What does “gathered in Christ” mean and how does he gather us? That’s my topic for my next post.

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§ One Response to Gathered by—what?

  • Emily says:

    These very interesting posts have caused me to collect various things Friends have written over the years on God, on Meetings, and on the Light. Talking over differing ideas among Friends helps to stimulate ideas, and many Friends in the meeting I attend seem very desirous of deepening their own worship.

    My favorite expressions for God are those of Rufus Jones: “the Beyond-that-is-Within” and “the Oversoul.”

    Francis Frith in The Quaker Ideal described meetings as “an opportunity for people to meet together, to wait upon and get help from God.” Certainly, many come to meeting to seek God, whether in Christ, in “the Beyond that is Within,” to use Rufus Jones’ favorite, or in the “Being with all the care of a father, and the tenderness of a mother,” to use Inazo Nitobe’s expression. True, some are simply seeking companionship, quiet refreshment, or political fulfillment.
    I feel we can encompass all, however, without being “gathered by Christ,” as not all of us share a “consciousness of Christ.” Inazo Nitobe wrote that the “advantage of Christianity” (and the reason for his own conversion to Quakerism) was that it “provides weak, ordinary human mortals with a definite and concrete object upon which the focus their minds, thus facilitating their discovery of the Perfect Man. Acquaintance with Him makes us one with Him–at-one-ment.” I can understand that, but I simply don’t share this need for “Christ” as the anointed one.
    Friend Steven asks, “who else would it be” besides Christ? Who else?–there have been so many great prophets and spiritual leaders to look to! John Bartram in the 18th century looked to Confucius for having “restored human nature to its original dignity…[for telling us] to love our neighbors as ourselves.” (Philadelphia Meeting was so put off by this it disowned him in 1758.) Contemporary Australian Quaker John Cartwright opens his 2009 essay Courageous Spirit with an 1880 painting by French artist Paul Ransons, of Christ and Buddha together. What about all the Hebrew prophets?
    “I know of no experience,” Quaker Horace Alexander wrote, “so rich as the communion that comes of common worship with men of many faiths.” Corder Catchpool wrote, “true fellowship” should be found among all “seeking souls,” not those just within “an inner ring whose views more exactly coincide with mine.” Arthur Morgan wrote that Quakers should “desire fellowship with many different faiths…whose ethical standards are compatible with our own.”
    The Friends World Committee for Consultation now defines Quakers as a “Christian body.” Friends General Conference describes the Quaker faith as having “deep Christian roots. Many Quakers consider themselves Christians, and some do not.” Need we go further than that?
    These very interesting posts have caused me to collect various things Friends have written over the years on God, on Meetings, and on the Light. Talking over differing ideas helps to stimulate ideas frequently, and many Friends in the meeting I attend seem very desirous of deepening their own worship.
    My favorite expressions for God are those of Rufus Jones: “the Beyond-that-is-Within” and “the Oversoul.”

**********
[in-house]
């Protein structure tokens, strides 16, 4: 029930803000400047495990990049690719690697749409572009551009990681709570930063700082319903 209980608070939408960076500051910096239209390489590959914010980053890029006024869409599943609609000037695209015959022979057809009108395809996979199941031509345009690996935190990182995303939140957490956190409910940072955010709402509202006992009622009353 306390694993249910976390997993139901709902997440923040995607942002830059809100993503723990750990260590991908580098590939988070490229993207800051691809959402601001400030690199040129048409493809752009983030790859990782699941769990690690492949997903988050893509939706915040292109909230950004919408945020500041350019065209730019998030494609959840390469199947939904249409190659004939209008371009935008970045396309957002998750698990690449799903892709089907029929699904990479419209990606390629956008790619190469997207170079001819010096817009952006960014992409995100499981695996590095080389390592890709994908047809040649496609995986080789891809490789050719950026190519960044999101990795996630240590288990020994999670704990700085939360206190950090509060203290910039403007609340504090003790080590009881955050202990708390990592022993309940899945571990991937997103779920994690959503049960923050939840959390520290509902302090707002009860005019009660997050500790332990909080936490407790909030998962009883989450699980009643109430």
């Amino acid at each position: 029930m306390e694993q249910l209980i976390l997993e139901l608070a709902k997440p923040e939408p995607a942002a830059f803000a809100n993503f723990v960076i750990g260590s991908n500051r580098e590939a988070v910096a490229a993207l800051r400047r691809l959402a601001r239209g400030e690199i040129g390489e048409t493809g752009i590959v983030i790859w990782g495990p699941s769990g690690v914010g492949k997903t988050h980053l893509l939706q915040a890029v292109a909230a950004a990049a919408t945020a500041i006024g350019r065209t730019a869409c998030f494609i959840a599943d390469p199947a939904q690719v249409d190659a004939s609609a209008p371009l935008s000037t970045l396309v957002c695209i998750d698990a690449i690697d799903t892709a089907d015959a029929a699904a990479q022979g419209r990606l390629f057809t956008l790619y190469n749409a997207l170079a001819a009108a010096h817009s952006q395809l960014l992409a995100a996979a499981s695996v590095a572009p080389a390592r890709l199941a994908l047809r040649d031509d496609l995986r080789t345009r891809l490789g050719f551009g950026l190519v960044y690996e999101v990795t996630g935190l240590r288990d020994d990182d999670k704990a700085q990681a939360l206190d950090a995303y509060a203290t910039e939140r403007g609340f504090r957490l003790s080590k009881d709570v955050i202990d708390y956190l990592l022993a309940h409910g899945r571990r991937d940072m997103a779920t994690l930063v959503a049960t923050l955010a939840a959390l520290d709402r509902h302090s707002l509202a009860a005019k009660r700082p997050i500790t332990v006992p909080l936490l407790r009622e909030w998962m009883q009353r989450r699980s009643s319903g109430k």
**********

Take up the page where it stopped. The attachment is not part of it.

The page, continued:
Francis Frith in The Quaker Ideal described meetings as “an opportunity for people to meet together, to wait upon and get help from God.” Certainly, many come to meeting to seek God, whether in Christ, in “the Beyond that is Within,” or in the “Being with all the care of a father, and the tenderness of a mother,” to use Inazo Nitobe’s expression. True, some are simply seeking companionship, quiet refreshment, or political fulfillment.
    I feel we can encompass all without being “gathered by Christ,” as not all of us share a “consciousness of Christ.” Inazo Nitobe wrote that the “advantage of Christianity” (and the reason for his own conversion to Quakerism) was that it “provides weak, ordinary human mortals with a definite and concrete object upon which the focus their minds, thus facilitating their discovery of the Perfect Man. Acquaintance with Him makes us one with Him–at-one-ment.” I can understand that, but I don’t share the need for Christ, as I don’t believe God would have anointed only one human throughout history to spread his truth.
    Friend Steven asks, “who else would it be” besides Christ?” Who else? There have been so many great prophets and spiritual leaders to look to! John Bartram in the 18th century looked to Confucius for having “restored human nature to its original dignity…[for telling us] to love our neighbors as ourselves.” (Philadelphia Meeting was so put off by this it disowned him in 1758.) Contemporary Australian Quaker John Cartwright opens his 2009 essay Courageous Spirit with an 1880 painting by French artist Paul Ransons, of Christ and Buddha together. What about all the Hebrew prophets?
    “I know of no experience,” Quaker Horace Alexander wrote, “so rich as the communion that comes of common worship with men of many faiths.” Corder Catchpool wrote, “true fellowship” should be found among all “seeking souls,” not those just within “an inner ring whose views more exactly coincide with mine.” Arthur Morgan wrote that Quakers should “desire fellowship with many different faiths…whose ethical standards are compatible with our own.”
    The Friends World Committee for Consultation now defines Quakers as a “Christian body.” Friends General Conference describes the Quaker faith as having “deep Christian roots. Many Quakers consider themselves Christians, and some do not.”